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  • Collateral protection insurance


    Collateral Protection Insurance, or CPI, insures property held as collateral for loans made by lending institutions. CPI, also known as force-placed insurance and lender placed insurance, may be classified as single-interest insurance if it protects the interest of the lender, a single party, or as dual-interest insurance coverage if it protects the interest of both the lender and the borrower. Upon signing a loan agreement, the borrower typically agrees to purchase and maintain insurance (that must include comprehensive and collision coverage for automobiles, and hazard, flood, and wind coverage for homes), and list the lending institution as the lienholder. If the borrower fails to purchase such coverage, the lender is left vulnerable to losses, and the lender turns to a CPI provider to protect its interests against loss. Lenders purchase CPI in order to manage their risk of loss by transferring the risk to an insurance company. Unlike other forms of insurance available to lenders, such as blanket insurance that impacts borrowers that have already purchased insurance, CPI affects only uninsured borrowers or lender-owned collaterals, such as auto repossession and home foreclosure.

  • Letter of intent


    A typical LOIA letter of intent (LOI or LoI, and sometimes capitalized as Letter of Intent in legal writing, but only when referring to a specific document under discussion) is a document outlining one or more agreements between two or more parties before the agreements are finalized. The concept is similar to a heads of agreement, term sheet or memorandum of understanding. Such outlined agreements may be mergers and acquisitions transaction agreements, joint venture agreements, real property lease agreements and several other categories of agreements that may govern material transactions. LOIs resemble short, written contracts, but are usually in tabular form and not binding on the parties in their entirety. Many LOIs, however, contain provisions that are binding, such as those governing non-disclosure, governing law, exclusivity or covenants to negotiate in good faith. An LOI may sometimes be interpreted by a court of law as binding the parties to it if it too-closely resembles a formal contract and does not contain clear disclaimers.A letter of intent may be presented by one party to another party and subsequently negotiated before execution (or signature).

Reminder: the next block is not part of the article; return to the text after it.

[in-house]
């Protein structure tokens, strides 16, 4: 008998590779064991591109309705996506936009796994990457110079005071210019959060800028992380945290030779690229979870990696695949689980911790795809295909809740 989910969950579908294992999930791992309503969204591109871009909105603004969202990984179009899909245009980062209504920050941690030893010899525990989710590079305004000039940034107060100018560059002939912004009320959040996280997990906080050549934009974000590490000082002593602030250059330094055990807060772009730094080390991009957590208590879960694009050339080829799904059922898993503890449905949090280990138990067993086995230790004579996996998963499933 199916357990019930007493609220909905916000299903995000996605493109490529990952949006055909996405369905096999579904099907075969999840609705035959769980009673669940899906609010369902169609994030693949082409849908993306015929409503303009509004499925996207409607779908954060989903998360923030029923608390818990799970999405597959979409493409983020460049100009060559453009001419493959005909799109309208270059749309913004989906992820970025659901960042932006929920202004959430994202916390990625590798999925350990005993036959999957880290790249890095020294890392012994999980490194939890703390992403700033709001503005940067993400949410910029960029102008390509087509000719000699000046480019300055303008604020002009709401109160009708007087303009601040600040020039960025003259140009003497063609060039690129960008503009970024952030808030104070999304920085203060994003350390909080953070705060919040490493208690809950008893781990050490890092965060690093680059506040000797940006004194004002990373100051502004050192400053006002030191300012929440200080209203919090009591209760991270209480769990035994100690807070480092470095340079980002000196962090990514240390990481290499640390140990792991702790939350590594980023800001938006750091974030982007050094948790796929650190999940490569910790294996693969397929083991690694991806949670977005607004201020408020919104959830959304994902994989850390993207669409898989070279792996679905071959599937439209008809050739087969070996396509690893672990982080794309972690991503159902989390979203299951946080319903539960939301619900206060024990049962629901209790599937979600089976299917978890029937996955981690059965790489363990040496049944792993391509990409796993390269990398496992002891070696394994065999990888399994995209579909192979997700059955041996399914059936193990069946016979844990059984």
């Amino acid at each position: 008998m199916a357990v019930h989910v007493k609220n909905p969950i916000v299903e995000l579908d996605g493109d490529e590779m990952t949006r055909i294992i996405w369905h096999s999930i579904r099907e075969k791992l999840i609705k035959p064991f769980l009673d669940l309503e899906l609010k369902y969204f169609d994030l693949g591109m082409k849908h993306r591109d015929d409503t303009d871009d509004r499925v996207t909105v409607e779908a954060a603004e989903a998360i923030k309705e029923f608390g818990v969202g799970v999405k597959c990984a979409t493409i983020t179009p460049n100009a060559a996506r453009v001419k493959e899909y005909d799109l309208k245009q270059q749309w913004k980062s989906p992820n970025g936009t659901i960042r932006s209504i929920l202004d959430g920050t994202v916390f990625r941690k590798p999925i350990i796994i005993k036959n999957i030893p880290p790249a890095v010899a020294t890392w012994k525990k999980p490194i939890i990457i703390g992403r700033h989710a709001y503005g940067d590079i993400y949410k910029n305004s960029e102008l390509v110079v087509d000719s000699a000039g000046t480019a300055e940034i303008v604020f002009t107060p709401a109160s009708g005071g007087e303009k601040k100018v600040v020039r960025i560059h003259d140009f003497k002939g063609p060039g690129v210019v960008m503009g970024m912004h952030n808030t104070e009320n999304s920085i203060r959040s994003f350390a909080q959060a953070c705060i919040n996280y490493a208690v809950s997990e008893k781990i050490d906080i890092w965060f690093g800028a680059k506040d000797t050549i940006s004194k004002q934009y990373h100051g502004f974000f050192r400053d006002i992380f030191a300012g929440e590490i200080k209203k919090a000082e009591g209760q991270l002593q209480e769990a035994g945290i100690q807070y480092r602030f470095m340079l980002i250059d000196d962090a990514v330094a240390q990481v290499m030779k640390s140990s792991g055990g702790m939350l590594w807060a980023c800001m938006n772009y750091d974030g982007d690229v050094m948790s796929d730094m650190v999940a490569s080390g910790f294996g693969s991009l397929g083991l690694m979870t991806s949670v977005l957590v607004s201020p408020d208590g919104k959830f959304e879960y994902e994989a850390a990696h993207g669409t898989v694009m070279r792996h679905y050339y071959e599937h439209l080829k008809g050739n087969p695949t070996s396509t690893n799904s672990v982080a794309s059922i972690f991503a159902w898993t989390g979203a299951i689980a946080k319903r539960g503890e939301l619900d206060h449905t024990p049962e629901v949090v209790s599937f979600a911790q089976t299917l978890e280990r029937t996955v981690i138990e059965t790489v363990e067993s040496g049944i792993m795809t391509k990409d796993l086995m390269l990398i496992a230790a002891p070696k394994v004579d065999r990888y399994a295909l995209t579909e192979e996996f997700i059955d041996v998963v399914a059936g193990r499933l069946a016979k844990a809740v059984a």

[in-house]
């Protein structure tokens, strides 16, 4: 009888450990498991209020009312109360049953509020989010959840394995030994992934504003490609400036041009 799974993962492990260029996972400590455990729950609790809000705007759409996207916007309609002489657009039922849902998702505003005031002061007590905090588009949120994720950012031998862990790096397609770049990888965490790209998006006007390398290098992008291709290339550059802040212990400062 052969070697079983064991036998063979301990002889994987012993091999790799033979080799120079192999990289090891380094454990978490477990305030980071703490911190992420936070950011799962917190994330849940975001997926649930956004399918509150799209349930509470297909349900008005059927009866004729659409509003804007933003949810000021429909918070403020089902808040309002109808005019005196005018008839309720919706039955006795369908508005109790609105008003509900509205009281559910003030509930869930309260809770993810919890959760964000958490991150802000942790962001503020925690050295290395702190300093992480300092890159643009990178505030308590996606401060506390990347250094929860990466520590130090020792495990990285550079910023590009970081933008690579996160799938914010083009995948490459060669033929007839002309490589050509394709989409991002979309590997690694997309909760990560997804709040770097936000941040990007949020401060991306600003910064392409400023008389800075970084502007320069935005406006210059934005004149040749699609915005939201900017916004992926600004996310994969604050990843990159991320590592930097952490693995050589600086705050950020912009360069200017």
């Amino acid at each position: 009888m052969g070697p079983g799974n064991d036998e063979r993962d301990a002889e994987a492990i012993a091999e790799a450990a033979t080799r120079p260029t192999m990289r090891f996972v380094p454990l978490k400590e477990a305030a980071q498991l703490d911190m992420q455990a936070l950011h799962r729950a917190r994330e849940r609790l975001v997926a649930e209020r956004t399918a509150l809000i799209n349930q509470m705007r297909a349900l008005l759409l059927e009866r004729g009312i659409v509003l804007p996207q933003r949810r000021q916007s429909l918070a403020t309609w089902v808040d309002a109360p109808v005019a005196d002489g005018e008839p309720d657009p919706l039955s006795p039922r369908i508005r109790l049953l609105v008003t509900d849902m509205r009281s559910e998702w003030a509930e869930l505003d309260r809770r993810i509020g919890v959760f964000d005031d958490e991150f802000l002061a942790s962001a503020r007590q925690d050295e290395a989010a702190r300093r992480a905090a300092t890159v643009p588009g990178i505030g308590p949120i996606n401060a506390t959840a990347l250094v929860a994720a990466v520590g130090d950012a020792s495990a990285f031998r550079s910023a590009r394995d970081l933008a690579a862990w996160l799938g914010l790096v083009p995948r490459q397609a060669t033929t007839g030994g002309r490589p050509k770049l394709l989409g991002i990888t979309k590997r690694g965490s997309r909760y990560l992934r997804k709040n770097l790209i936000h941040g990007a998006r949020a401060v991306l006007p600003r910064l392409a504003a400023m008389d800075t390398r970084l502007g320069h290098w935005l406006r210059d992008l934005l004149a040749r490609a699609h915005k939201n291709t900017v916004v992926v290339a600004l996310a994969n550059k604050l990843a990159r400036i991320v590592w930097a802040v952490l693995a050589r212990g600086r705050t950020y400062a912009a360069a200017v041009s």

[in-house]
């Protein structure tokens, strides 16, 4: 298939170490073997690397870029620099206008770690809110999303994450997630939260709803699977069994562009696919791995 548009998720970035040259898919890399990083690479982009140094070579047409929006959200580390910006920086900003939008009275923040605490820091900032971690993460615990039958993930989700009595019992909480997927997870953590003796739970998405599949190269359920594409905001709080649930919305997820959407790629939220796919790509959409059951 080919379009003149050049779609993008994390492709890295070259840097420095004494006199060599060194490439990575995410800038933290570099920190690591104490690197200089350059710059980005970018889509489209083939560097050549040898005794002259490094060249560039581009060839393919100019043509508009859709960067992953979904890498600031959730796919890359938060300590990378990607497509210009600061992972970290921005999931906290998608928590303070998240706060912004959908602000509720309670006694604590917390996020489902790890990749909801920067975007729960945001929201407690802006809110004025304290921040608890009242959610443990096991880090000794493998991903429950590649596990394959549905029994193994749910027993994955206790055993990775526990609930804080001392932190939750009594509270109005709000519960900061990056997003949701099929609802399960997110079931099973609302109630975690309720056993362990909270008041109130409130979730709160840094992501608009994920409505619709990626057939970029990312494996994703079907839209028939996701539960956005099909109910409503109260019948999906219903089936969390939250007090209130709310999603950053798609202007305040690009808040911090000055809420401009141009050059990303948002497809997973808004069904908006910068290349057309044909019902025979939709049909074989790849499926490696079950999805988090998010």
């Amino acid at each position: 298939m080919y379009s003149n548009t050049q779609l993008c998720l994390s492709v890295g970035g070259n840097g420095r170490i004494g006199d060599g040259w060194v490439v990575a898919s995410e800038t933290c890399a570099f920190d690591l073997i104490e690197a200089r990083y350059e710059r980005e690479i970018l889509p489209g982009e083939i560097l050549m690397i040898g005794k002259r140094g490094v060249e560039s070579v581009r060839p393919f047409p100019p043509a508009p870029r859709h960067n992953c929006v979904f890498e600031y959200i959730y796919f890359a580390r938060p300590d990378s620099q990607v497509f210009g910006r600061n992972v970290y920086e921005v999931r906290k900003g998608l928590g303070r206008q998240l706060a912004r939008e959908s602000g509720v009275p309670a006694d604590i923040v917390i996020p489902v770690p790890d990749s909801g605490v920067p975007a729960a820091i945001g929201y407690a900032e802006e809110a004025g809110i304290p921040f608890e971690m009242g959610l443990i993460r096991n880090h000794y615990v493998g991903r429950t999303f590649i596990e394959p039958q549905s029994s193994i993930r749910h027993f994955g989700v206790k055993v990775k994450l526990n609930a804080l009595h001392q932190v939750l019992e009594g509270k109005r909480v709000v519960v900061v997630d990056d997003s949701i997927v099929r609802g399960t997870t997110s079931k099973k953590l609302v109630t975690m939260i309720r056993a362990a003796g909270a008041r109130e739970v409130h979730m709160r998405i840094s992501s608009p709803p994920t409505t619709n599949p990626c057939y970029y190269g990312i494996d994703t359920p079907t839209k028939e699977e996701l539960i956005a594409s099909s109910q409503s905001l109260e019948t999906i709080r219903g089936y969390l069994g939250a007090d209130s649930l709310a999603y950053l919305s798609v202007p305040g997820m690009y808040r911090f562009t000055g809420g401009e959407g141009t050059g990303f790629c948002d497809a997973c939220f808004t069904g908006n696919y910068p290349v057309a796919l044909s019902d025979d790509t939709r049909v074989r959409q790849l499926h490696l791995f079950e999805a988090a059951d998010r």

• List of assets owned by Berkshire Hathaway


    This is a list of assets owned by the multinational holding company Berkshire Hathaway, including private subsidiaries and large common stock holdings, as well as Berkshire's sizeable cash position.

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